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First Skirmish in New Cold War?

When the US and the EU provide Ukraine with massive aid while Iran — and potentially China — back Russia, the question arises: Is this the Cold War 2.0?

Photo: AP Images


seems that the war in Ukraine has exhausted its news value. One could even say that a certain indifference has developed across the world toward a conflict that has already claimed 300,000 lives and continues to rage in the heart of Eastern Europe, well into 2023.

But even so, the one-year anniversary of the war’s outbreak is worth dwelling on. A year ago, Western public opinion would have rated Ukraine’s chances poorly, giving it no more than a few days or weeks at the most. No one would have predicted that a year later, Ukraine would not only be hanging in against the Russian giant but even landing some punches.

Biden took a gamble with massive supply airlifts that enabled the Ukrainians to stabilize the situation and ultimately repel the Russian advance. This week, Biden landed in Kyiv in what was seen as a major humiliation for Vladimir Putin.

Volodymyr Zelensky managed to take the world by surprise, morphing overnight from an inexperienced politician best known as a comic actor to a leader coordinating military aid with Ukraine’s allies across the world, especially the US, and succeeding in upgrading his army’s capabilities on the move. The Ukrainian army is much more sophisticated than it was a year ago.

By contrast, we’re seeing massive Iranian support for Russia in the form of combat drones, reportedly in exchange for Russian warplanes. Speculation has also arisen regarding possible aid from China, although on the eve of the war’s first anniversary, Beijing was launching a peace initiative to try to bring the fighting to an end.

When we see the United States and the EU providing Ukraine with massive aid while Iran — and potentially China — back Russia, the question arises: Is this the Cold War 2.0?

The University of Florida’s Professor Ido Oren, who specializes in international  security and US foreign policy, is hesitant about applying the Cold War label, but he predicts this conflict will be around for a while.

“The Ukrainians are optimistic that they can roll back Russian forces in the East and possibly even go all the way to Crimea,” says Oren. “As long as they think they can make military gains and tht US aid will continue, they’ll fight on. On the Russian side, it’s basically down to one man, Putin, and my sense is that he’s not ready to settle at this point.”

Oren says that NATO has been “rejuvenated” by the crisis, as seen in the desire of both Finland and Sweden to join the alliance, and in key member Germany’s willingness to ratchet up its defense spending. But ironically, the US role in the conflict is facing questions from Republicans in Congress as to the desirability of aid to Ukraine.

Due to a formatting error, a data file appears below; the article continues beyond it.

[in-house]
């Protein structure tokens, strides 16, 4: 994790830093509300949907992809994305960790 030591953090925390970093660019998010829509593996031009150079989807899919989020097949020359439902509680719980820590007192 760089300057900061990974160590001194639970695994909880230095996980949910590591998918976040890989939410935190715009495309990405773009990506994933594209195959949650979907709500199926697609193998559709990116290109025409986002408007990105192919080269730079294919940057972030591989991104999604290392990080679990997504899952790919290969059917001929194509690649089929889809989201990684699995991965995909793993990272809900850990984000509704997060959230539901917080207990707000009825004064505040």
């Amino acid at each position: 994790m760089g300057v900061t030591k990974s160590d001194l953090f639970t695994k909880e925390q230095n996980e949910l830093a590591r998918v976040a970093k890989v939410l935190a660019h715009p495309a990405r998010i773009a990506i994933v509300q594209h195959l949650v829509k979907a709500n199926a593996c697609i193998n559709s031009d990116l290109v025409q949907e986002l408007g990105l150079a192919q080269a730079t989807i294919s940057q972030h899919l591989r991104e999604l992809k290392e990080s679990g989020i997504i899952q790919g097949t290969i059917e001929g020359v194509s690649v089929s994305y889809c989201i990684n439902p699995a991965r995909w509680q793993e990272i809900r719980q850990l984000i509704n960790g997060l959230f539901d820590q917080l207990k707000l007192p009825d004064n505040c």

“I think the problem is less with the capability of the United States and the Europeans to support Ukraine and more with the domestic politics of the matter,” Oren says.

But Michigan State University’s Professor Matthew Zierler is more optimistic that the GOP will continue to back Ukraine. “We hear about the Republican lack of support for US aid in Ukraine, but it’s really from a small but loud minority,” he says. “The average Republican will still support [Ukraine] because we realize the importance of Russia. It’s a quirk of political history that the Republican Party under Trump sidled up as much as it did to Vladimir Putin. Most mainstream Republicans, like most mainstream Democrats, see Russia as at least a nuisance, if not a threat.”

Zierler also sees Europe staying united against Moscow, as evidenced by the EU’s recent deal with Azerbaijan to replace Russia as an energy supplier. For Zierler, the more interesting question is how stable the Russia-Iran-China axis is.

“It’s worth looking at,” he says. “Iran is as isolated as it is. You see them searching for an outlet. Given their own domestic troubles, though, I’m not sure how much their support will really help in the end.”

China, he says, is not as desperate as Iran is, and is keeping its focus on the long game. As such, Beijing will likely avoid getting “bogged down” in a prolonged Russia-Ukraine conflict, but it will leverage the situation to whatever benefit it can.

“China, however, is a very strategic and self-interested actor,” Zierler says. “This is part of China’s strategy what we see around the world — to make sure that China has others loyal to it. So if China can help out the Russians, at least for a little bit, that would put Russia in China’s debt. That’s China’s geopolitical strategy, to have others feel the need to rely on it as China becomes a regional power.”

The key, Zierler says, will be how well Ukraine’s military bears up against the Russian onslaught. “Most observers thought the Ukrainians couldn’t keep up with the Russian military. And we’ve seen just the opposite. So the longer this goes on, the worse it is going to be for Russia. And I can’t see countries like Iran and China staying in the long haul if it’s clear that Russia is not going to win.” —


(Originally featured in Mishpacha, Issue 951)

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